Companies Are 'Just Getting Started' With Social Business

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kicheko
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Social media Vs CRM
kicheko   2/22/2012 3:26:35 PM
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Social media should best only be a starting point in creating customer relationship, much like the clarion call towards the brand. The ultimate goal though, should be to form a personal relationship with each individual, once they become customer. These personal relationships are carried in the CRM and after that, social media only need be used as a medium to support such one-on-one relationship e.g. by customized location based ads.

Mitch Wagner
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Re: Social media Vs CRM
Mitch Wagner   2/22/2012 4:24:09 PM
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@kicheko - I don't even know whether social media should be a starting point. I am getting a sense that social media is an amplifier for other forms of marketing. 

Other forms of marketing will work -- albeit not as well -- without social media. The reverse is not the case. You can't build business on social media alone, or even start a business that way. 

smkinoshita
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Re: Social media Vs CRM
smkinoshita   2/24/2012 4:11:13 PM
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Social media Vs. CRM?  I would think that social media is PART of CRM.  Social media is essentially public CRM which demonstrates a brand or oganization's customer service ability.  Of course it can be used for news as well, but to me CRM would be the most obvious use of social media.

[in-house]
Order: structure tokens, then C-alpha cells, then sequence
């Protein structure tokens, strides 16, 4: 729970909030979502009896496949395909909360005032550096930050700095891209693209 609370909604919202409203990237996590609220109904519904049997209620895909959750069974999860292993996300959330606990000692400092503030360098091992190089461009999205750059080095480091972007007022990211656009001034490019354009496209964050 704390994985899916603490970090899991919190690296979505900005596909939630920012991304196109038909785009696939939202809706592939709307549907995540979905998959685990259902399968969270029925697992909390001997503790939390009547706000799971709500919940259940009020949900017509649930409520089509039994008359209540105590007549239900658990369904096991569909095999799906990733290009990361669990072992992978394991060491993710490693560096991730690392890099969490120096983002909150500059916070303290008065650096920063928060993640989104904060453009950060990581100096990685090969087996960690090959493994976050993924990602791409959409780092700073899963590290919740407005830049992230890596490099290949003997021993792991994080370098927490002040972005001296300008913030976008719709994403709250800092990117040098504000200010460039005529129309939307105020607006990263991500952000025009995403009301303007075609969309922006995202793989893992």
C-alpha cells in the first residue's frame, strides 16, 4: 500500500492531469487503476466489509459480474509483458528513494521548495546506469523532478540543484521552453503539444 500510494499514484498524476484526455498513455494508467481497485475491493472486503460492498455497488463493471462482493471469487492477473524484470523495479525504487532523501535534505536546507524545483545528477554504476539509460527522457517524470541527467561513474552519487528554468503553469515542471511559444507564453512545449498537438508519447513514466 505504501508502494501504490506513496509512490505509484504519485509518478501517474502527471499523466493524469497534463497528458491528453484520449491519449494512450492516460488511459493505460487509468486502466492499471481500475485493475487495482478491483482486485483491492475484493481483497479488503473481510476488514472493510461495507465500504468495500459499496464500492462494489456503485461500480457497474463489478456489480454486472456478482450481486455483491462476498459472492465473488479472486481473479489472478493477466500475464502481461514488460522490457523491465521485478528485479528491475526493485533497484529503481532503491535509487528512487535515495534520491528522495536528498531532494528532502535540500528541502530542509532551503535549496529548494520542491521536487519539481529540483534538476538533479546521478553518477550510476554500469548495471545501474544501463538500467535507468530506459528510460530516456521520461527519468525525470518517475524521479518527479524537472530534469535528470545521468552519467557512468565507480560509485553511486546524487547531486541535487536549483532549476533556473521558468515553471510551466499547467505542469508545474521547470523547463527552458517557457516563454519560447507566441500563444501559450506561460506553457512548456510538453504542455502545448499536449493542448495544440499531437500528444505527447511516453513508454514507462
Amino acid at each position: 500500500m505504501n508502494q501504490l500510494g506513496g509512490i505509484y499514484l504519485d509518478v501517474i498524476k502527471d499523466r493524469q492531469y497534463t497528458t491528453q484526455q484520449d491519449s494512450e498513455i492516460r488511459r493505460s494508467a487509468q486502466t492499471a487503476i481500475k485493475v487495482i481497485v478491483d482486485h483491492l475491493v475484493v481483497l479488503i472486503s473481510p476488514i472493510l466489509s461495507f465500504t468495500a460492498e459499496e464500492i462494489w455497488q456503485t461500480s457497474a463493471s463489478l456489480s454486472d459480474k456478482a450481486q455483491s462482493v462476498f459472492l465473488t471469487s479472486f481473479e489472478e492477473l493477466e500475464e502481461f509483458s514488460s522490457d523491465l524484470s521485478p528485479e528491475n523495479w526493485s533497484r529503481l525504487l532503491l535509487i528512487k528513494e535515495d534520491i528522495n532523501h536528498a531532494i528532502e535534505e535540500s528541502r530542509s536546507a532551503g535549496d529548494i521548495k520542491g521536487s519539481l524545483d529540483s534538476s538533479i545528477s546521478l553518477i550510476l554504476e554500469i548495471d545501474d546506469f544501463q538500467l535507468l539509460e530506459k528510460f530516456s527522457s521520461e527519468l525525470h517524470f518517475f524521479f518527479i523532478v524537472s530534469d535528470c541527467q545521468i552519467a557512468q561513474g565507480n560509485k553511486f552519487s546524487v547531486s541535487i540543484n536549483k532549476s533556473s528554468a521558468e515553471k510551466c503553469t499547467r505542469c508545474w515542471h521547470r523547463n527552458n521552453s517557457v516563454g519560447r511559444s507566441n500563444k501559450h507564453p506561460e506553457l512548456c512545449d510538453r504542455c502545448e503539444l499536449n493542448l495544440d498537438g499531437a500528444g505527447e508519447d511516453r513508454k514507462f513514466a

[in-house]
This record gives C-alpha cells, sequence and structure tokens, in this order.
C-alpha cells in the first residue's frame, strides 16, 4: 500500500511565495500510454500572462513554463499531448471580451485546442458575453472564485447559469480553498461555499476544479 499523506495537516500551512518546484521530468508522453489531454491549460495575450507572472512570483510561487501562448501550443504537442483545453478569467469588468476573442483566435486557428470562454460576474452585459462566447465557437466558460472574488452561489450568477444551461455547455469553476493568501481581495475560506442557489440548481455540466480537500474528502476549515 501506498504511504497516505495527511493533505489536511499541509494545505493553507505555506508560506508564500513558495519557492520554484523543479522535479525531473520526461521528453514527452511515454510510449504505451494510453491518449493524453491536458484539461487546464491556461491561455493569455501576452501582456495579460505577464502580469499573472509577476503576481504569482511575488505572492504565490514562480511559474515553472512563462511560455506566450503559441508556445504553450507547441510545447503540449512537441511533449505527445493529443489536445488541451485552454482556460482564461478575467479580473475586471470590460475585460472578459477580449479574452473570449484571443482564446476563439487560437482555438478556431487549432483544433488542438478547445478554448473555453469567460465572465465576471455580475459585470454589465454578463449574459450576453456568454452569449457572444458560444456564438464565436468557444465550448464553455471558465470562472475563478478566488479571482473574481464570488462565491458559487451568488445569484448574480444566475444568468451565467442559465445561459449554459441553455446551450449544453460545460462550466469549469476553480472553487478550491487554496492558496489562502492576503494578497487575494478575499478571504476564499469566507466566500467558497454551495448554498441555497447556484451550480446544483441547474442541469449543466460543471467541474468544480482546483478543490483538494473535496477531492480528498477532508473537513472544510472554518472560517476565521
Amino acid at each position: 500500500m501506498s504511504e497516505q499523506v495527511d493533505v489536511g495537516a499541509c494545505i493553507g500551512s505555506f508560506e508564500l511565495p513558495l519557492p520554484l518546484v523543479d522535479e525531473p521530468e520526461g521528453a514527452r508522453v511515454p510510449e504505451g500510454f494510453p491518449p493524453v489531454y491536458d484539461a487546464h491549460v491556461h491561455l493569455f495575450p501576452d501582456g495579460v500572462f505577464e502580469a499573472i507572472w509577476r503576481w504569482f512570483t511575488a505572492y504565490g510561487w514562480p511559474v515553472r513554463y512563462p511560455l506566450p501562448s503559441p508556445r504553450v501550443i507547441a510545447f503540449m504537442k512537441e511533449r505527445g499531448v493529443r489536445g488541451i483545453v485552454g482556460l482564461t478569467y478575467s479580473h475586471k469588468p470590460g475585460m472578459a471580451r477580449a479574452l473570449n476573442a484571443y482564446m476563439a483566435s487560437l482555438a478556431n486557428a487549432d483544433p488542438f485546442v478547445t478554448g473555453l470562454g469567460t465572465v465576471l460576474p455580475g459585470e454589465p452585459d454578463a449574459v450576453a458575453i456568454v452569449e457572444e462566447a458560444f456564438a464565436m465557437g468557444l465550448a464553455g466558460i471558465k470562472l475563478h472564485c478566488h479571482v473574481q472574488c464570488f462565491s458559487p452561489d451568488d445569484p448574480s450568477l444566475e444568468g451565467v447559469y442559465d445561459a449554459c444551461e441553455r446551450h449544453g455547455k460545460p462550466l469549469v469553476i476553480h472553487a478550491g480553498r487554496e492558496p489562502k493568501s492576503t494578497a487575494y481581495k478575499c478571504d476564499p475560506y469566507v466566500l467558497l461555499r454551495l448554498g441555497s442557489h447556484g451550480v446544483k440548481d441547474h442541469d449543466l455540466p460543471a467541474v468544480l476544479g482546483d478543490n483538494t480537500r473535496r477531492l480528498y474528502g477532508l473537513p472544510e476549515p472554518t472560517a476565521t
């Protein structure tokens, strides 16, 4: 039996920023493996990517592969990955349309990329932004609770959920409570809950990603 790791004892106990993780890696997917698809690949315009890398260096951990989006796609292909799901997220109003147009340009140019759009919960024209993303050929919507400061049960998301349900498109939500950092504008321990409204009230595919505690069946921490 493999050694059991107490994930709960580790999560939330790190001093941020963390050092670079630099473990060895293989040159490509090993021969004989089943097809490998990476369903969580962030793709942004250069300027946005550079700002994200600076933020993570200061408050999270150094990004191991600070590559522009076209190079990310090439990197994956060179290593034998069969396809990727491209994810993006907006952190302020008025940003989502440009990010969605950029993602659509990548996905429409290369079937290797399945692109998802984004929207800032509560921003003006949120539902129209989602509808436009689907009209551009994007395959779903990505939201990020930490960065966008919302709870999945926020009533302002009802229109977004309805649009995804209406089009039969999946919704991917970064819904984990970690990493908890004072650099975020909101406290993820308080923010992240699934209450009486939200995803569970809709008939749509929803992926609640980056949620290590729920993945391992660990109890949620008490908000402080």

It shouldn't be the 'start'.  Once the customer intiates a relationship with a brand or org via social media, that's more or less an indicator of said customer's preferred method of conversation, right?  (Unless said customer tells you otherwise)

Mitch Wagner
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Re: Social media Vs CRM
Mitch Wagner   2/24/2012 5:49:09 PM
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A personal anecdote here, about social media as CRM: Our favorite pizza place has, for a long time, been a small local chain. Service used to be great, but it's falling down lately, with long hold times and delivery times. 

I didn't want to give the guy who answered the phone a hard time about it. It's not his fault the place is short-staffed; he seems to be working pretty hard.

If I asked to speak to the manager, the guy who answered the phone would get in trouble, and the manager might not be able to do anything about it.